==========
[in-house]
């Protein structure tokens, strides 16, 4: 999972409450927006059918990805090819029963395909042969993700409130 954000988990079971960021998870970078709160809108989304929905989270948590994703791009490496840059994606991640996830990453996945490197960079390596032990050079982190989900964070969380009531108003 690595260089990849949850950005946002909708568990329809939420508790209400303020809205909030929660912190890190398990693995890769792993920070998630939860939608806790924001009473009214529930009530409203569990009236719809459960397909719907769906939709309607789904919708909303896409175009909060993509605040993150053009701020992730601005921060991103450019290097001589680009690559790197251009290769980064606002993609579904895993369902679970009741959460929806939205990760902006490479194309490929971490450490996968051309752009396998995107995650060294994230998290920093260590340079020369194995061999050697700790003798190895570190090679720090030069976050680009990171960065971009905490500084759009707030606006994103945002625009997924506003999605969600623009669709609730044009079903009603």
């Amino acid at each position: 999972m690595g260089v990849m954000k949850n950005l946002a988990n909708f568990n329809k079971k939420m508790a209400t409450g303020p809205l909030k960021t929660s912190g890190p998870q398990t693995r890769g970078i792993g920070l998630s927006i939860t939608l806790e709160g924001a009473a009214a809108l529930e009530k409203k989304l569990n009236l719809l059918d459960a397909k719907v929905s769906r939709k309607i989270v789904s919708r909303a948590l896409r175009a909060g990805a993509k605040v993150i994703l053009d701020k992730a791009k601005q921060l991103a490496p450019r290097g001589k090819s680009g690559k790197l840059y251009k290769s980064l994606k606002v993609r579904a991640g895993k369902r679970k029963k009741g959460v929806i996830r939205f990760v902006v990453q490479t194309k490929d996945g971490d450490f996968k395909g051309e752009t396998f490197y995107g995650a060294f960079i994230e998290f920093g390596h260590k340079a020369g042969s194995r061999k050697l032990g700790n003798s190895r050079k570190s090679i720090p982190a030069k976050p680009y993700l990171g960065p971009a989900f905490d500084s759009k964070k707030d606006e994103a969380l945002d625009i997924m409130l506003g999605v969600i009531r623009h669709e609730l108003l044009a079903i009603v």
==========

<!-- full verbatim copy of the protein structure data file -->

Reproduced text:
[in-house]
């Protein structure tokens, strides 16, 4: 999972409450927006059918990805090819029963395909042969993700409130 954000988990079971960021998870970078709160809108989304929905989270948590994703791009490496840059994606991640996830990453996945490197960079390596032990050079982190989900964070969380009531108003 690595260089990849949850950005946002909708568990329809939420508790209400303020809205909030929660912190890190398990693995890769792993920070998630939860939608806790924001009473009214529930009530409203569990009236719809459960397909719907769906939709309607789904919708909303896409175009909060993509605040993150053009701020992730601005921060991103450019290097001589680009690559790197251009290769980064606002993609579904895993369902679970009741959460929806939205990760902006490479194309490929971490450490996968051309752009396998995107995650060294994230998290920093260590340079020369194995061999050697700790003798190895570190090679720090030069976050680009990171960065971009905490500084759009707030606006994103945002625009997924506003999605969600623009669709609730044009079903009603």
């Amino acid at each position: 999972m690595g260089v990849m954000k949850n950005l946002a988990n909708f568990n329809k079971k939420m508790a209400t409450g303020p809205l909030k960021t929660s912190g890190p998870q398990t693995r890769g970078i792993g920070l998630s927006i939860t939608l806790e709160g924001a009473a009214a809108l529930e009530k409203k989304l569990n009236l719809l059918d459960a397909k719907v929905s769906r939709k309607i989270v789904s919708r909303a948590l896409r175009a909060g990805a993509k605040v993150i994703l053009d701020k992730a791009k601005q921060l991103a490496p450019r290097g001589k090819s680009g690559k790197l840059y251009k290769s980064l994606k606002v993609r579904a991640g895993k369902r679970k029963k009741g959460v929806i996830r939205f990760v902006v990453q490479t194309k490929d996945g971490d450490f996968k395909g051309e752009t396998f490197y995107g995650a060294f960079i994230e998290f920093g390596h260590k340079a020369g042969s194995r061999k050697l032990g700790n003798s190895r050079k570190s090679i720090p982190a030069k976050p680009y993700l990171g960065p971009a989900f905490d500084s759009k964070k707030d606006e994103a969380l945002d625009i997924m409130l506003g999605v969600i009531r623009h669709e609730l108003l044009a079903i009603v």